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Publication numberUS2334561 A
Publication typeGrant
Publication dateNov 16, 1943
Filing dateMay 1, 1942
Priority dateMay 1, 1942
Publication numberUS 2334561 A, US 2334561A, US-A-2334561, US2334561 A, US2334561A
InventorsKopplin Carl H
Original AssigneeUnited Aircraft Corp
Export CitationBiBTeX, EndNote, RefMan
External Links: USPTO, USPTO Assignment, Espacenet
Air duct
US 2334561 A
Abstract  available in
Images(1)
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Claims  available in
Description  (OCR text may contain errors)

Patented I Nov. 16, 1943 UNITED STATES PATENT' OFFICE Am DUCT CalniH. Kopplin, Manchester, Conn, assignor to tedAircraft Corporation, East Hartford,

Come, a corporation of Delaware Application May 1, 1942, Serial No. 441,395

8 Claims. (01. 123-122) and a valve for detouring incoming air through the by-pass.

Another object is to provide heat in the by-pass channel. 1

Another object is to provide an ice-catching pocket-like receptacle in the by-pass, the opening to the pocket being in the path of the air entering the by-pass.

Another object is to arrange the detouring valve toopen or close both ends of the by-pass simultaneously.

Another object is to provide a valve which, in normal position, forms apart of the surface of the intake duct.

Further and other objects and advantages will be apparent from the specification and claims, and from the accompanying drawing, which illustrates what is now considered to be a preferred embodiment of the invention.

The single figure of drawing shows in schematic form an aircraft engine provided'with an intake air de-icer constructed according to the teaching of this invention.

The engine, generally indicated at III, has a crankcase I2 on which are mounted a number of radial cylinders such as i 4, a nose section l6, and a supercharger section II having an inlet 20. A propeller shaft 22 projects from the nose.

Inlet pipes, such as 24, lead from the supercharger to the inlet valves of the cylinders. A carburetor 20 is connected at one side with the intake 20 of the supercharger and at its other side with the air intake system indicated generally at 2|, and extending from the carburetor through curved section 34 and the air entrance I! provided oncowl 32. A section of the exhaust collector ring is indicated at 38.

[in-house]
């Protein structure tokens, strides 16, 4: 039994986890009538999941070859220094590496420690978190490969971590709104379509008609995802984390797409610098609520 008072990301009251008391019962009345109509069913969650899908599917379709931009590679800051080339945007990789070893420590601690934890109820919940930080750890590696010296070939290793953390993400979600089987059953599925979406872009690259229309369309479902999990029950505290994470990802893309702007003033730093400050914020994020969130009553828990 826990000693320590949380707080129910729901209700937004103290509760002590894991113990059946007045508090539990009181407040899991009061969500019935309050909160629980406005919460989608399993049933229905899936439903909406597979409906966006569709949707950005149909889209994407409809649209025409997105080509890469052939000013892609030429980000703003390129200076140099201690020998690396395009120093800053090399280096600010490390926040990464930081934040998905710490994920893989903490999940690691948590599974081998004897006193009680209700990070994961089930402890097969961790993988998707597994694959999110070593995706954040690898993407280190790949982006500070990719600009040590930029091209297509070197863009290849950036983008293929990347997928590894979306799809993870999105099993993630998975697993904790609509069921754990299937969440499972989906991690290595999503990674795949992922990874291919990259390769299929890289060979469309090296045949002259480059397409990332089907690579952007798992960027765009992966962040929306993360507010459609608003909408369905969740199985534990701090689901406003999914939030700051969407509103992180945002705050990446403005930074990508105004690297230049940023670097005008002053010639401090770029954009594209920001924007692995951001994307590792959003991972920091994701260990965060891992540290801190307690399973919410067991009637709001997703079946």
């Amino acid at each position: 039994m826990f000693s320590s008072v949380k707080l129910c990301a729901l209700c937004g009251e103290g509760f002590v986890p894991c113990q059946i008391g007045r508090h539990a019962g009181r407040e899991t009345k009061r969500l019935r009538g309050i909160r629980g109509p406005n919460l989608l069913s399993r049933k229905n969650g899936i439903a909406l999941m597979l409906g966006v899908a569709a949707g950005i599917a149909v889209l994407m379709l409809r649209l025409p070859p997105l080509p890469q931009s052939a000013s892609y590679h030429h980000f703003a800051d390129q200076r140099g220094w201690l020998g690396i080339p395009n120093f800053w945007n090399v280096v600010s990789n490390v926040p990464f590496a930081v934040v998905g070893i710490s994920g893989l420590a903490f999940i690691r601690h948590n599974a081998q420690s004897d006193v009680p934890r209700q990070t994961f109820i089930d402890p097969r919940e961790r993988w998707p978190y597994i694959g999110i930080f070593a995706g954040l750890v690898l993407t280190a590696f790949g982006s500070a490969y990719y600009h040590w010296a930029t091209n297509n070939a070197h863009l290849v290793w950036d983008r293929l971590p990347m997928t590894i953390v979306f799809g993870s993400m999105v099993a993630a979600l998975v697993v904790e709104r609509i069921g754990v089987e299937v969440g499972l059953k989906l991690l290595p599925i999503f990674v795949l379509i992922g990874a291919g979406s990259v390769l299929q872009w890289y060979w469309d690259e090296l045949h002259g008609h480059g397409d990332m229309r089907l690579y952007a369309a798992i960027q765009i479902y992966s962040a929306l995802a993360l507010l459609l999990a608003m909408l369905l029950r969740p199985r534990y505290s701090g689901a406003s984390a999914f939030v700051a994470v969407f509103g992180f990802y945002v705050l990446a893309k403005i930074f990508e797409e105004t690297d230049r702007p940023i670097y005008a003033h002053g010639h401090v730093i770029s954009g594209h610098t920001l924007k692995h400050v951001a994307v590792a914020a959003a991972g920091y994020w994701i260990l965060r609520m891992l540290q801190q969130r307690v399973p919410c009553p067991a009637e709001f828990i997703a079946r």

A U-shaped by-pass channel 38 leaves the air duct lll42l at 40 and returns to it at 42. A valve 4.4 is pivoted at "48 on the top of wall 48 which forms a partition in the by-pass channel. Valve 44 in its normal position, as indicated by dotted lines, closes both inlet "and exit 42 of the by-pass. The valve may be moved from its normal dotted horizontal position to a vertical full-line position in which the main air duct is fully closed and the bypass fully open by a cable and lever mechanism 43 attached to the valve pivot 46. The valve may be held in an intermediate position, and although usually operated by the pilot it may be operated automatically by a thermo-responsive. device.

The lower part of partition 48 is bent upwardly,

as at 50, to form a pocket 52 having its upper,-

open, end in the patch of at least a portion of the air entering at 40. The pocket has a drain 56.

The by-pass is heated by exhaust ring 36, either directly or-through a preheater muff, and a portionof the channel wall is removed, as indicated at 54, to permit air from the cowl to enter the by-pass after the air has been heated by the cooling flns of the engine.

The pilot is aided in opening the by-pass by a vane 58 on the underside of the valve 44 and so located as to be acted upon by the stream of air flowing from exit 42.

In operation, when icing conditions are encountered, valve 44 is moved to close the main air duct wholly or partly, simultaneously open- ,in: both ends 40 and 42 of the by-pass, thus compelling the air, in any desired proportion, to

pass through the by-pass channel.

Removal of ice from the air is greatly aided by 'pocket 52. The impact of incoming air against the walls of the pocket and the one hundred and eighty degree angle through which the air turns, serves to separate the ice particles from the sin I laden air, and while valve 44 is in normal horizontal position, the valve and binge are always heated from below and are therefore not frostbound when the valve is to be operated. Ribs should be. provided on the heater side of the valve.

' When the valve is open, separation of ice, from the air-is aided by the impact of air and ice against the valve. It is to be understood that the invention itmot limited to the specific embodiment herein illustratedmnd described, but may be used in other ways-without departure from its spirit as dei'ined by the following claims.

I claim: 1. Means for removing ice from charging air 2. The invention set forth in claim 1 in which means is provided for heating said by-pass.